Availability and price often makes USB a considerably more attractive solution that mini-PCI, especially for wireless. Internal wireless is a fine idea but TRY finding those little connectors the cards use for antennae and a decent internal setup. Then try finding the /correct/ incantation of drivers for them. I gave up on both counts. I'm sure the driver problem had everything to do with the card but I'm not gambling with another one (given the woes I've had with Broadcom 802.11g cards from Dell it's not something I want to repeat)
Linux is not the way to go if the software you want to use isn't available for it. There's no NetRemote and Girder for linux. Sure, LIRC has possibilites but it doesn't support the USB-UIRT I've got. And I have no spare serial ports or a parallel port for what it DOES support anyway. Fiddling around with rdesktop or vnc for remote terminal support is far too much of a pain in the ass and don't get me started on netbooting.
I managed to get 98 running on a 340mb microdrive (not that's not uppercased "Microdrive"... don't get me started on THAT hassle). Works reasonably well. Word of advice, it appears the DMDM microdrives are the only ones the GCT supports properly. Don't know why. I've got a 512mb DMCS type microdrive that'll go back on eBay eventually since it won't work on the GCT.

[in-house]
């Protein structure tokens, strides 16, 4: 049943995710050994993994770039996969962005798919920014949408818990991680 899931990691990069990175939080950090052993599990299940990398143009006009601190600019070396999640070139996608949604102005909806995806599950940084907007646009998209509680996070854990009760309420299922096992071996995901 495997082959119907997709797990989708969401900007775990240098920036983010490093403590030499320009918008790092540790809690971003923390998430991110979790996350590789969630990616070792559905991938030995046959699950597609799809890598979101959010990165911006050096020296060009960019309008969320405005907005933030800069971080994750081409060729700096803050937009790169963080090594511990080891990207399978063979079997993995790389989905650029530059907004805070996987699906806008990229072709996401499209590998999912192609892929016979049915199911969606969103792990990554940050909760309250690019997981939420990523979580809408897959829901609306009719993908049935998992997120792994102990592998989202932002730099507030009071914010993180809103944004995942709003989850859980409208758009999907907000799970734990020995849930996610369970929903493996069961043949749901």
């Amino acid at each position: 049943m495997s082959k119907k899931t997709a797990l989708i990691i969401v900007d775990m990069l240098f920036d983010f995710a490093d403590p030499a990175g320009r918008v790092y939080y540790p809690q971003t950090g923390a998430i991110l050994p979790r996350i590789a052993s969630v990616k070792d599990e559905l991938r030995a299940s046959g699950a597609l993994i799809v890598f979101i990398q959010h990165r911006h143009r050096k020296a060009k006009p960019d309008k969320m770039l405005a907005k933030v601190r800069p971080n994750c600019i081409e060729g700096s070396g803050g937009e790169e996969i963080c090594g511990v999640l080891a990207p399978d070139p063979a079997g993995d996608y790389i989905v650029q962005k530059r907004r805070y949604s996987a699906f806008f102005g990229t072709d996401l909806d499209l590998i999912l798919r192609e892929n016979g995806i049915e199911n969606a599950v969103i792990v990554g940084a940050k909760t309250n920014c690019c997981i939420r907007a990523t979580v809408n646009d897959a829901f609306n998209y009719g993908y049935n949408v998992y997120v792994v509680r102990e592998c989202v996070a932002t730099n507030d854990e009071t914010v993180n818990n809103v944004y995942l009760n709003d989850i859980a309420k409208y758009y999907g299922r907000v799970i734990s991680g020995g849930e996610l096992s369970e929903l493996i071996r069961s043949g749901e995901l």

If people think I'm being wordy here, think "search engine" and how it might help the next poor bastard trying all this stuff.
I think I've solved the loss of network problem. I manually pulled down each power profile and set them all to the same values. No standby, 5 minute screen and 3 minute drive power-down. Then I grabbed a DPMS screensaver. Now it comes back to life without having lost the network.
This doesn't 'solve' the problem but it perhaps shines line on where the trouble lies. It would appear that when coming out of standby (which might have been what the machine throught it was doing) doesn't properly re-enable the NetGear WG111 USB unit. The device is present and all software save for the TCP stack thinks it's alive. Go figure.
USB under linux is worse than 98. Try using devices that actually expect to WRITE reliably. They still have a ways to go apparently. I'm sure they'll get around to it eventually but I've not time to jump through to insane hoops of kernel modules and what not to get it all working on these obsolete GCT units. I've done my fair share of kernel compiles so it's not like I don't know HOW to do it. The trouble is the various pieces of the puzzle often don't work properly. Anyway, linux is great for many things and I use it for a mail/file server here.
So my solution to the standby problem was to make sure the various places the OS can be configured for it were all told NOT to use standby. Standby would be nice, I suppose, but if it doesn't work I'm not losing any more time over it.